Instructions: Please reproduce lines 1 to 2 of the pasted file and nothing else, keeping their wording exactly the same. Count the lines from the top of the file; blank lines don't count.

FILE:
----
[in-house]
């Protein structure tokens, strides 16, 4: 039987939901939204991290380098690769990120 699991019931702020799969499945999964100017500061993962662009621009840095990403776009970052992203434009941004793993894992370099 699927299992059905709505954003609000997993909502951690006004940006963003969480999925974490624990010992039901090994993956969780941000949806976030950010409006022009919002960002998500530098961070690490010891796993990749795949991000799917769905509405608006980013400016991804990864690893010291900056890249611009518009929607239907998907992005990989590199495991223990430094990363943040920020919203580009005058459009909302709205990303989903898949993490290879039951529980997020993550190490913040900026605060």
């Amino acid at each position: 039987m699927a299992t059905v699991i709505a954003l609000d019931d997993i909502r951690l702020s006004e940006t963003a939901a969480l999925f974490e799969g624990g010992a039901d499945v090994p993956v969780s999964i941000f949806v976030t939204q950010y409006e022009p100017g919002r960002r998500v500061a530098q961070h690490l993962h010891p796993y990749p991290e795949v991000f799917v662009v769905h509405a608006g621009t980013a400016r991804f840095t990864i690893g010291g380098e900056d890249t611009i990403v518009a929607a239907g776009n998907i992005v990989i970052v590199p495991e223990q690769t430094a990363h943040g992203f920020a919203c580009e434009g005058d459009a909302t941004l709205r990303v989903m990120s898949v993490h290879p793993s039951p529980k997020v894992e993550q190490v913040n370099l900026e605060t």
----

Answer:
[in-house]
């Protein structure tokens, strides 16, 4: 039987939901939204991290380098690769990120 699991019931702020799969499945999964100017500061993962662009621009840095990403776009970052992203434009941004793993894992370099 699927299992059905709505954003609000997993909502951690006004940006963003969480999925974490624990010992039901090994993956969780941000949806976030950010409006022009919002960002998500530098961070690490010891796993990749795949991000799917769905509405608006980013400016991804990864690893010291900056890249611009518009929607239907998907992005990989590199495991223990430094990363943040920020919203580009005058459009909302709205990303989903898949993490290879039951529980997020993550190490913040900026605060």